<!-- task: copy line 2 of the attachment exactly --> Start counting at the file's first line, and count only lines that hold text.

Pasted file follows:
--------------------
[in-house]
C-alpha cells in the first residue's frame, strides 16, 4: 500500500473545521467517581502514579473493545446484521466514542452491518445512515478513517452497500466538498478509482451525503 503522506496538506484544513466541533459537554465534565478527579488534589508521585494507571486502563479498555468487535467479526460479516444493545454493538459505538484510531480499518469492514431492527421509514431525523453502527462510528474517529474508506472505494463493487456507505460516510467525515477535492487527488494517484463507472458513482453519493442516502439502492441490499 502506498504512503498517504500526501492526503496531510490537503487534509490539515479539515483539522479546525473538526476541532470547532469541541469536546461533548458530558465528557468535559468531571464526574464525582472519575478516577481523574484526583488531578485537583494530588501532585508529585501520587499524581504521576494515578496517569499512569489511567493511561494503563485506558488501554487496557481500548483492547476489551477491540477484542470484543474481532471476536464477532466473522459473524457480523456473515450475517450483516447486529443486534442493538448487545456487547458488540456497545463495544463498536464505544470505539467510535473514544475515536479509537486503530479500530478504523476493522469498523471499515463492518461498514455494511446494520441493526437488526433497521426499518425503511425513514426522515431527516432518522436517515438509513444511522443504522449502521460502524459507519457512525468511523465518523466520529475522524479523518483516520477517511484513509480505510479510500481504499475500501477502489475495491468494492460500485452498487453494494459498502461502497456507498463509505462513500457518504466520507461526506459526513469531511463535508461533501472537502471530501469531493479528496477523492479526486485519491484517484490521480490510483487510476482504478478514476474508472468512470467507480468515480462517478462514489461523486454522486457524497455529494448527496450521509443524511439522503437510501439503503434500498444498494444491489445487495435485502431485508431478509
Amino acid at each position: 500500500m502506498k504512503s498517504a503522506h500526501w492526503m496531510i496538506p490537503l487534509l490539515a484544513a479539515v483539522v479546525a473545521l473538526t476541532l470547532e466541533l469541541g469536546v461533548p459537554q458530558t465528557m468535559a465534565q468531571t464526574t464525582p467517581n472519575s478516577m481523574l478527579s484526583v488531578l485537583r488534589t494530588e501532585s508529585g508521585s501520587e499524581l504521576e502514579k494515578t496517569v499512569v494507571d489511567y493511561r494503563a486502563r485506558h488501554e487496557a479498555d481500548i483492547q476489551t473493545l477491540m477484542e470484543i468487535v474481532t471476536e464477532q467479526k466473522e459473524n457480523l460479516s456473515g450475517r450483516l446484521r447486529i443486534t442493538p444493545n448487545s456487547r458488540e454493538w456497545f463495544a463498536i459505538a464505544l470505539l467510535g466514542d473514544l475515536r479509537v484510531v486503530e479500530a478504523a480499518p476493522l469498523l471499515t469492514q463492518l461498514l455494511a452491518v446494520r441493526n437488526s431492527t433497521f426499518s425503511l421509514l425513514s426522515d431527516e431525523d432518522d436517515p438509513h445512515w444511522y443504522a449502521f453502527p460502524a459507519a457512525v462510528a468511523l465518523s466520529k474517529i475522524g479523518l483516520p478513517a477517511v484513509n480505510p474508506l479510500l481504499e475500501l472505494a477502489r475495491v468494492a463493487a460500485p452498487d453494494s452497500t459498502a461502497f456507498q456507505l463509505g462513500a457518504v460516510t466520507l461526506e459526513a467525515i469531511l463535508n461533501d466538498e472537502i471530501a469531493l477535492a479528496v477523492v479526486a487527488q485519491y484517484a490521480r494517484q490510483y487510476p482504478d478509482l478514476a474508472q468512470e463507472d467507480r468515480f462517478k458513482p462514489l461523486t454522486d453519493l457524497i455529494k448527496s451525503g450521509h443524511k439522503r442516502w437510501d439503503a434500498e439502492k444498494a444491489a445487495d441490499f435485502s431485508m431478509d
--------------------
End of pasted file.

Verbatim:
C-alpha cells in the first residue's frame, strides 16, 4: 500500500473545521467517581502514579473493545446484521466514542452491518445512515478513517452497500466538498478509482451525503 503522506496538506484544513466541533459537554465534565478527579488534589508521585494507571486502563479498555468487535467479526460479516444493545454493538459505538484510531480499518469492514431492527421509514431525523453502527462510528474517529474508506472505494463493487456507505460516510467525515477535492487527488494517484463507472458513482453519493442516502439502492441490499 502506498504512503498517504500526501492526503496531510490537503487534509490539515479539515483539522479546525473538526476541532470547532469541541469536546461533548458530558465528557468535559468531571464526574464525582472519575478516577481523574484526583488531578485537583494530588501532585508529585501520587499524581504521576494515578496517569499512569489511567493511561494503563485506558488501554487496557481500548483492547476489551477491540477484542470484543474481532471476536464477532466473522459473524457480523456473515450475517450483516447486529443486534442493538448487545456487547458488540456497545463495544463498536464505544470505539467510535473514544475515536479509537486503530479500530478504523476493522469498523471499515463492518461498514455494511446494520441493526437488526433497521426499518425503511425513514426522515431527516432518522436517515438509513444511522443504522449502521460502524459507519457512525468511523465518523466520529475522524479523518483516520477517511484513509480505510479510500481504499475500501477502489475495491468494492460500485452498487453494494459498502461502497456507498463509505462513500457518504466520507461526506459526513469531511463535508461533501472537502471530501469531493479528496477523492479526486485519491484517484490521480490510483487510476482504478478514476474508472468512470467507480468515480462517478462514489461523486454522486457524497455529494448527496450521509443524511439522503437510501439503503434500498444498494444491489445487495435485502431485508431478509